Accounting

GM expects EV profitability by the second-half of 2024

Company acknowledges softening demand, says it will adjust production as needed.
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CFO Brew helps finance pros navigate their roles with insights into risk management, compliance, and strategy through our newsletter, virtual events, and digital guides.

Like any seasoned roadtripper preparing for the occasional detour, General Motors is leaving room to maneuver on its route to electric vehicle (EV) profitability.

“In our EV business, we expect our US portfolio to be variable profit positive in the second half of the year based on our current expectations for EV demand and production growth,” CEO Mary Barra said during a recent earnings call. “Strong interest in our vehicles, lower commodity prices, and other factors will support this."

Barra also expressed confidence that the EV demand would continue improving.

"Many third party forecasts have US EV deliveries rising from about 7% of the industry in 2023 to at least 10% in 2024," she said. “Which would mean another year of record EV sales.”

Hit the brakes. Aren’t signs pointing to weakness in the EV market right now? After all, automakers and industry observers recently signaled that demand is slowing compared to gangbusters growth in recent years, the Washington Post reported. CFO Brew also detailed Hertz’s decision to reduce its electric fleet by a third.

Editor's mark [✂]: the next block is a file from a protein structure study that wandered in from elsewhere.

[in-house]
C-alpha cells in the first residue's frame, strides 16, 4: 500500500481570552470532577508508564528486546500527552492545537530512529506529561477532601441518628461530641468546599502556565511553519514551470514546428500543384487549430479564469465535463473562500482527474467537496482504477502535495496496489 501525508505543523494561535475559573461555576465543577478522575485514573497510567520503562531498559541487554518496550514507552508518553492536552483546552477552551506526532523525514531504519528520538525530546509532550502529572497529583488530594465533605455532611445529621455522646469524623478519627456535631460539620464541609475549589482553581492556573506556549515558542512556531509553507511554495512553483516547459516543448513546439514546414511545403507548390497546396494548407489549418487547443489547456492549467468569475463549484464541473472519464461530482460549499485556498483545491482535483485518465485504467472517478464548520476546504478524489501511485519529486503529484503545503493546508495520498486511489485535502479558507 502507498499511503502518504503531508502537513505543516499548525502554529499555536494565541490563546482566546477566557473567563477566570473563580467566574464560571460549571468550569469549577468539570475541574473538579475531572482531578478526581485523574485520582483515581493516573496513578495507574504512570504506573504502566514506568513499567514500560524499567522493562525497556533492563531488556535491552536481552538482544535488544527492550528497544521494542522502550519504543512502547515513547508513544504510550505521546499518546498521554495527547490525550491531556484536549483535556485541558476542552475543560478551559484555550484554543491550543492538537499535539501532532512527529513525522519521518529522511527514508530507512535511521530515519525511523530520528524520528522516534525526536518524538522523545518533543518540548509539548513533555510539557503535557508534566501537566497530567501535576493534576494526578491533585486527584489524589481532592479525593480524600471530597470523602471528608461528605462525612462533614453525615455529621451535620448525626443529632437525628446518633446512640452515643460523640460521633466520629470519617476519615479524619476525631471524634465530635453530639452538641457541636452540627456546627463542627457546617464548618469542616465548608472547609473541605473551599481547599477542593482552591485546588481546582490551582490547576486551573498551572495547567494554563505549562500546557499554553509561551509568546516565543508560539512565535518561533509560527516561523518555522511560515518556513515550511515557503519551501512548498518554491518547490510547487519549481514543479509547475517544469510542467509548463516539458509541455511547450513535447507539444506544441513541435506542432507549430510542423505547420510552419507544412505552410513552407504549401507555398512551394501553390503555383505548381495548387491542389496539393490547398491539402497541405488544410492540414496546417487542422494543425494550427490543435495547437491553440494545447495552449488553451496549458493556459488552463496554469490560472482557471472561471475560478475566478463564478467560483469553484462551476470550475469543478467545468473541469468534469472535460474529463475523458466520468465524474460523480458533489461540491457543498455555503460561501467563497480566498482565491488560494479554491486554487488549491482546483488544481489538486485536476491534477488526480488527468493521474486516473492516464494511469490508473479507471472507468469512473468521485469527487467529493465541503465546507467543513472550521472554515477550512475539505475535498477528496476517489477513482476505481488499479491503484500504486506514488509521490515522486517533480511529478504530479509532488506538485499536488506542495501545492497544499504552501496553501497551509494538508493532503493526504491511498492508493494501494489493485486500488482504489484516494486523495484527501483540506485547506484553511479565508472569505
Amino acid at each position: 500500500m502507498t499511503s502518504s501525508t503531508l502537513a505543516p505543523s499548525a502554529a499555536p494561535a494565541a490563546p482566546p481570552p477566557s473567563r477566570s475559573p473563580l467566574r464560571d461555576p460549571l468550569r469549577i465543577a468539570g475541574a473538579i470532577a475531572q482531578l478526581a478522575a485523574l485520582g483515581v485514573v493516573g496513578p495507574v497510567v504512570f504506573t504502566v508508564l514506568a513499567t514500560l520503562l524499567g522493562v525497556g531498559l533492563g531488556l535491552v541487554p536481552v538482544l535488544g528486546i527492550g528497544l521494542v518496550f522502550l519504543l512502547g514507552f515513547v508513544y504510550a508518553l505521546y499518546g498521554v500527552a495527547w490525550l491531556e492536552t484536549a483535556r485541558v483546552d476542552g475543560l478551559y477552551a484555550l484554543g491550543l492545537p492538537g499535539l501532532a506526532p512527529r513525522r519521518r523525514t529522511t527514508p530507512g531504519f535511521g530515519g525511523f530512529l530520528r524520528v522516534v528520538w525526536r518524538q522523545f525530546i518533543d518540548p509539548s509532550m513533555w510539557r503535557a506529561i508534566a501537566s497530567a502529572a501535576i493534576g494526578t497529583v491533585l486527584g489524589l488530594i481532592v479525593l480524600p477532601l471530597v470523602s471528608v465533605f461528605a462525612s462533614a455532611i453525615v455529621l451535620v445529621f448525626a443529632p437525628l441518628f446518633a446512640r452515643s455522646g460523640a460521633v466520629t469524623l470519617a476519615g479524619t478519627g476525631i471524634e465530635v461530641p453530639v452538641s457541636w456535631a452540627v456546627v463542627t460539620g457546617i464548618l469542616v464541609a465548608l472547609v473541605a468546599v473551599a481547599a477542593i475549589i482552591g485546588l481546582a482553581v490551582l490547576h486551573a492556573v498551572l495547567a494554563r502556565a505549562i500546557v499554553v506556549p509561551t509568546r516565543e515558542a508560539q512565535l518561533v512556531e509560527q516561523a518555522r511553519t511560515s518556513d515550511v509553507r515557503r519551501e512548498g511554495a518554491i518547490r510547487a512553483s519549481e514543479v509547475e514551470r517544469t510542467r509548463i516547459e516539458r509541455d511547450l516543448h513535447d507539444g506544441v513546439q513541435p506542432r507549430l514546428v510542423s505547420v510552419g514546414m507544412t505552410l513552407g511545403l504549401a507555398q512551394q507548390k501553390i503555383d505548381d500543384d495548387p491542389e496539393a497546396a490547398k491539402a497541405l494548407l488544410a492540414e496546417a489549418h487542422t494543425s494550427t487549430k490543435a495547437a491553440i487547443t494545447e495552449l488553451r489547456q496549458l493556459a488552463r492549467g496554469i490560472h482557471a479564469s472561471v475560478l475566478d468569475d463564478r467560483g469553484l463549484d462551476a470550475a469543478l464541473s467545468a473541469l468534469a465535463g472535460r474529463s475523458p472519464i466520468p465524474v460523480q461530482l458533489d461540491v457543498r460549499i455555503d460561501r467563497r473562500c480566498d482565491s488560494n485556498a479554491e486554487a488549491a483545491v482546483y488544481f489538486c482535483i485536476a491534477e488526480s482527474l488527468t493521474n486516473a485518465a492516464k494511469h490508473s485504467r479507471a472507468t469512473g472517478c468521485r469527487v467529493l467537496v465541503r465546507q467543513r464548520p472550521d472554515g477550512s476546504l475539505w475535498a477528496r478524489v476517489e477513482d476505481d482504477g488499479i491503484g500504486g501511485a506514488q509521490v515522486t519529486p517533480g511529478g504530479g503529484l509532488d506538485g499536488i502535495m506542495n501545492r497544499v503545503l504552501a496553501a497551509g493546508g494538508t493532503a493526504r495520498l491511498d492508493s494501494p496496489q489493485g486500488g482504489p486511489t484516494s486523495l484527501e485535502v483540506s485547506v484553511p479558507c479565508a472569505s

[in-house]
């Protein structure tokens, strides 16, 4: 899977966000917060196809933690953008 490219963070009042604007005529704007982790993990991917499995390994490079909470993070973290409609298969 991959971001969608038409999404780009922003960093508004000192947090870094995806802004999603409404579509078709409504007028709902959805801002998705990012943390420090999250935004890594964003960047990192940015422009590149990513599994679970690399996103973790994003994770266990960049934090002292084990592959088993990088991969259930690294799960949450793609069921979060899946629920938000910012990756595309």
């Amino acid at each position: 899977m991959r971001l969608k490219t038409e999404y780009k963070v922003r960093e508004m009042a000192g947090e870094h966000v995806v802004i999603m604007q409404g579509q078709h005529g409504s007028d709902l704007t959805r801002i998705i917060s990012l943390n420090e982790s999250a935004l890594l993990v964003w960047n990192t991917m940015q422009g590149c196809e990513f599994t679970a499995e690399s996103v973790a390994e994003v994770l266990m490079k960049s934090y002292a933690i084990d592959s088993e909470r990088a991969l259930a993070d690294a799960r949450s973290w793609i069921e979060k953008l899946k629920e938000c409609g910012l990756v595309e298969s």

“We know the EV market is not going to grow linearly and we are prepared to flex between ICE [internal combustion engine] and EV production,” GM CFO Paul Jacobson told analysts. Barra also admitted “the pace of EV growth has slowed, which has created some uncertainty.”

The company plans to produce between 200,000 and 300,000 EVs in North America this year, but may end up making more or fewer depending on consumer appetite, Barra said.

Even with demand uncertainty, “EV is our focus” in the new year, Barra told analysts. She also affirmed the company’s commitment “to eliminating tailpipe emissions from our light-duty vehicles by 2035.”

GM is buckling up for a solid 2024. Barra said the company expects to sell about 16 million units this year. Investors were likely pleased to hear the company is returning roughly two-thirds of its $22 billion 2022–’23 cash flow to shareholders, through both dividends and share repurchases. GM shares spiked 8.7% after that announcement from Barra, Reuters reported.

The automaker reported a 2023 net income of $10.1 billion—about $1 billion ahead of its 2023 guidance—and expects 2024 net income to reach as much as $11.2 billion, according to a press release. Its Q4 net income increased 5.2% YoY to $2.1 billion, and revenue was $43 billion, down 0.3% year over year.

News built for finance pros

CFO Brew helps finance pros navigate their roles with insights into risk management, compliance, and strategy through our newsletter, virtual events, and digital guides.